Despite the Ukraine not being the easiest of countries for foreigners to establish a new business in, the country has seen a steady flow of international business start-ups. The Ukrainian authorities have facilitated this, further encouraging foreign investment by relaxing regulations and abolishing investment permits.
However, there are still strict Ukrainian laws to abide by. All enterprises must be set up in line with procedures and registered with the appropriate government agencies. It is highly recommended that you hire a Ukrainian legal specialist to ensure compliance with legalities.
In comparison, the processes for establishing a new company in Turkey are simple. The Turkish economy is extremely healthy and the country’s location as a natural gateway to Europe, Asia and the Middle East is incredibly beneficial. Few countries are known to have faster company incorporation procedures and you can set up a business in Turkey within a day as long as you have the correct documentation ready.
To establish a legal entity in the Ukraine you have to apply to the local state registrar, tax authorities, statistics office and pension and social funds. It’s also necessary to open a bank account. The three main forms of company are: Limited Liability Company (LLC), Joint Stock Company (JSC) and Representative Office.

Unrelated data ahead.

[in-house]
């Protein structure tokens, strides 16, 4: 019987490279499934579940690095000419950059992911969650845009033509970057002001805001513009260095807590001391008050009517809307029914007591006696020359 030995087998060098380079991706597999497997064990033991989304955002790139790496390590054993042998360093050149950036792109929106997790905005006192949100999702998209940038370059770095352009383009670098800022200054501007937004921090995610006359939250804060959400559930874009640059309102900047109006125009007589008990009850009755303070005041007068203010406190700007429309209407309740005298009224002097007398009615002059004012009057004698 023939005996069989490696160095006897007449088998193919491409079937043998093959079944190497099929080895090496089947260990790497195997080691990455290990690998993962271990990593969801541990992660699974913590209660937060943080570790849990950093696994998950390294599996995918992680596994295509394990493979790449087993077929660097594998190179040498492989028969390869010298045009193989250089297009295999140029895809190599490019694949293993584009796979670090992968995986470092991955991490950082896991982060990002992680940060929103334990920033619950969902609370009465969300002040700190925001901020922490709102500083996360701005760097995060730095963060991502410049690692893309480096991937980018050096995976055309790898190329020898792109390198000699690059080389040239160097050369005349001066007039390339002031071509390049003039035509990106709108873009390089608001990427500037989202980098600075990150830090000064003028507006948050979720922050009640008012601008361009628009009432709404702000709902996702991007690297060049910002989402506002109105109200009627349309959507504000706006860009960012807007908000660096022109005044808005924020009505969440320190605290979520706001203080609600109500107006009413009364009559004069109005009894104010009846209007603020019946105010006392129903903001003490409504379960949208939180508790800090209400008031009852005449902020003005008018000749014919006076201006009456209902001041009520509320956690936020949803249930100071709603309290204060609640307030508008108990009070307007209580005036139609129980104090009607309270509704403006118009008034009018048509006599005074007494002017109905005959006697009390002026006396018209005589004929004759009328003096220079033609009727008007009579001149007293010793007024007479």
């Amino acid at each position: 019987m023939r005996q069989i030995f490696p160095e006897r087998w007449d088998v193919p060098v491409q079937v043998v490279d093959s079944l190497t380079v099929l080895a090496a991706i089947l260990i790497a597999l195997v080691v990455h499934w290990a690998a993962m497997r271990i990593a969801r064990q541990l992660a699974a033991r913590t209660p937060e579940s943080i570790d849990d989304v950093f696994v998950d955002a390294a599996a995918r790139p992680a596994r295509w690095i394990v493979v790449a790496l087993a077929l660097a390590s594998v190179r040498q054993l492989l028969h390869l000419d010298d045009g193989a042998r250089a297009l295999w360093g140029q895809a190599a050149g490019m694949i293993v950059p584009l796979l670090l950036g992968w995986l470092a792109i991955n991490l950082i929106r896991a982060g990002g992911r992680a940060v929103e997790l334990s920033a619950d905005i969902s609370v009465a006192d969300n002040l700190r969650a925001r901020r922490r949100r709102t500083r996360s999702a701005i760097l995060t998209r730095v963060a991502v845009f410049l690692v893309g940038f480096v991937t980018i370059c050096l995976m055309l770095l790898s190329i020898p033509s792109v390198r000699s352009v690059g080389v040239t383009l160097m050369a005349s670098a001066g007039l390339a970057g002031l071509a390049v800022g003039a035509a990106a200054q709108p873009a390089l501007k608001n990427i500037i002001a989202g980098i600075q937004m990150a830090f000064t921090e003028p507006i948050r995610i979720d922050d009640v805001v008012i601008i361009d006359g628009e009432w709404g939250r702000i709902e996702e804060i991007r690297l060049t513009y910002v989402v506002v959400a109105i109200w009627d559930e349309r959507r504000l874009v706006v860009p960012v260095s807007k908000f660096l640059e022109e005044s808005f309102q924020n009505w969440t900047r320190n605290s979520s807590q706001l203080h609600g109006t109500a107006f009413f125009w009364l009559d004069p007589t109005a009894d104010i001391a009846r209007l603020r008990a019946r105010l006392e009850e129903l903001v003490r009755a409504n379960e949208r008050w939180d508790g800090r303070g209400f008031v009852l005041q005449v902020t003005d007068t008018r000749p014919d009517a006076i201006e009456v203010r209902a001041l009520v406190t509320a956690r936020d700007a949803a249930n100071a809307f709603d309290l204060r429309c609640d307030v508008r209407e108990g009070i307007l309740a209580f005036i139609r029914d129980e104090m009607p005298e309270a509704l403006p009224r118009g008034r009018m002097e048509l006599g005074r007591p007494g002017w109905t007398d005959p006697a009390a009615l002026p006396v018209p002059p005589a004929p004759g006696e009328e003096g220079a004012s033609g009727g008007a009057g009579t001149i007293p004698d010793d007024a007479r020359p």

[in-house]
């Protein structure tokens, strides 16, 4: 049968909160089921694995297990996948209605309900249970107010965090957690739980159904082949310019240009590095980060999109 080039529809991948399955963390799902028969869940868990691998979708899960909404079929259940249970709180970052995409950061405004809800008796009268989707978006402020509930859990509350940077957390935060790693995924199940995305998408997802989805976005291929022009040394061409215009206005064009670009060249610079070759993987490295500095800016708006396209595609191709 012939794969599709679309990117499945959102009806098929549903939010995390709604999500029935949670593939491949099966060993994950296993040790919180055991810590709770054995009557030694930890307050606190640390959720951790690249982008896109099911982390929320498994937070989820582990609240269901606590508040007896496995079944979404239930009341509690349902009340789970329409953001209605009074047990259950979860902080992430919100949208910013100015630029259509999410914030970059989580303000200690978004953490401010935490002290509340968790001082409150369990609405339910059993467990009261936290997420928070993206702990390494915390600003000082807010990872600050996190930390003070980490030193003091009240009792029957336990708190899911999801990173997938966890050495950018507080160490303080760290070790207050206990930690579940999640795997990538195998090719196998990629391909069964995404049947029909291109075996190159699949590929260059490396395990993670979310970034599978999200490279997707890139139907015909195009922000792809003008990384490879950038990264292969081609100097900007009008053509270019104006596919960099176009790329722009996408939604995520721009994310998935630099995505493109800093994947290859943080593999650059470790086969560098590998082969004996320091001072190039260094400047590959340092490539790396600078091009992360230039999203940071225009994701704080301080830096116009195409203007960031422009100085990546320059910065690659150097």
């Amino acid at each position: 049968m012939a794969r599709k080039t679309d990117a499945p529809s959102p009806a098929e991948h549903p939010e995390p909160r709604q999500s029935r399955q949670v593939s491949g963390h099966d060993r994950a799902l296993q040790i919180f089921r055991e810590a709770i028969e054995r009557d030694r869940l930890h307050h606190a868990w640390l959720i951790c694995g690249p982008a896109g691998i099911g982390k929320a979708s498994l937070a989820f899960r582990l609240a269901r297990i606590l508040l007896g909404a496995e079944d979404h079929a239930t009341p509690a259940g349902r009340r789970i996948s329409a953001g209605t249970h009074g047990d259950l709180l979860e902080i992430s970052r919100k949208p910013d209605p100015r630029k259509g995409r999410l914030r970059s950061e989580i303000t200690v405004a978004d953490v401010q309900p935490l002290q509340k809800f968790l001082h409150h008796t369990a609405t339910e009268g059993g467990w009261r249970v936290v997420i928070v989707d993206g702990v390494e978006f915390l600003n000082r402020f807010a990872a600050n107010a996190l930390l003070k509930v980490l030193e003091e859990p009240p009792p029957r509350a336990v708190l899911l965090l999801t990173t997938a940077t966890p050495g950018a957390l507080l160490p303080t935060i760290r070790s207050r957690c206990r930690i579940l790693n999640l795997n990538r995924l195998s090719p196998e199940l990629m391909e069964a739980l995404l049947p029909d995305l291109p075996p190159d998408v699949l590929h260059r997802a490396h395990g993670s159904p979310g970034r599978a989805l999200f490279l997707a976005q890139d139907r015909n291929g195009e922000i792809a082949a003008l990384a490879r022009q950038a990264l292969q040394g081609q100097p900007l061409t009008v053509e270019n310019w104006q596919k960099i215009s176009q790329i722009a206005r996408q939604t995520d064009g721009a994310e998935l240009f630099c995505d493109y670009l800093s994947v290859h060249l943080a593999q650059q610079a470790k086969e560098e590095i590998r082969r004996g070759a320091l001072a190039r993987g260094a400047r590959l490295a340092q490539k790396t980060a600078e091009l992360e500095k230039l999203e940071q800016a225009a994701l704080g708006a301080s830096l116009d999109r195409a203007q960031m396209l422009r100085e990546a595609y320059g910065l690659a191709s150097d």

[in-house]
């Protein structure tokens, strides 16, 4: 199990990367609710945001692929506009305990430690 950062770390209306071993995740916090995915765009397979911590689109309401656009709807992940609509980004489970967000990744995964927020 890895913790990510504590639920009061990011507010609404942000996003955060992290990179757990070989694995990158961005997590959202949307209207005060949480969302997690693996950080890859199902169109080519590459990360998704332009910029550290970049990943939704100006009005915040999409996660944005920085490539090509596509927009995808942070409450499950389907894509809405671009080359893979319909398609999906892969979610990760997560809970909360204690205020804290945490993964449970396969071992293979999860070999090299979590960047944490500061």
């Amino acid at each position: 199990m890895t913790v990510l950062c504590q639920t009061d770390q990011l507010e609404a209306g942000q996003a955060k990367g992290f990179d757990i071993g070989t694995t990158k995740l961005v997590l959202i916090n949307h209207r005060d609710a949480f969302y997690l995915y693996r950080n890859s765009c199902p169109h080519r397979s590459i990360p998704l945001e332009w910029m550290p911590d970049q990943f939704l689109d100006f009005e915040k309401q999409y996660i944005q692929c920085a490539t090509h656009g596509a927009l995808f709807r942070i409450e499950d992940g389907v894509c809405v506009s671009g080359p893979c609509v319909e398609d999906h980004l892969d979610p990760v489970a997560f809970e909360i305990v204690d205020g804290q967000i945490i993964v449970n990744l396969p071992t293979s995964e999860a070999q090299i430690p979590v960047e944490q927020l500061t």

The minimum share capital for an LLC in Ukraine is €80 and €53,000 for a PLC. A Ukrainian Limited Liability Company does not have traditional shares; company members own a percentage of the company’s capital and shareholders may transfer their shares in the company’s capital to third parties only with the consent of all other shareholders.
In Turkey the two most popular forms of company are Limited Liability (LS) and Joint Stock Company (AS). The minimum share capital for LS is €2,700. There must be a minimum of one shareholder who can be either a Turkish or foreign national, and accounts requirements are not necessary if the company has fewer than 50 shareholders.
In the Ukraine, foreign companies can take their pick from a wide choice of educated, well trained and skilled local staff.
From a population of 73 million in Turkey, much of the working population is semi-skilled but the country’s economic resurgence has brought about an urban professional class which is ambitious and well educated.
There won’t be a shortage of staff in either country and labour costs are relatively low compared with countries in Western Europe.
No real incentives are available in the Ukraine for new start-ups, but recent government influence has given confidence to investors and as a result many western banks have set up branches there. This has brought improved banking facilities that will be particularly advantageous to international businesses.
Turkey however has a liberal business environment for foreign investors. Major investors are exempt from customs duties and VAT on plants and equipment. There are also large incentives for companies investing in certain areas, such as less developed areas, free trade zones and high technology parks.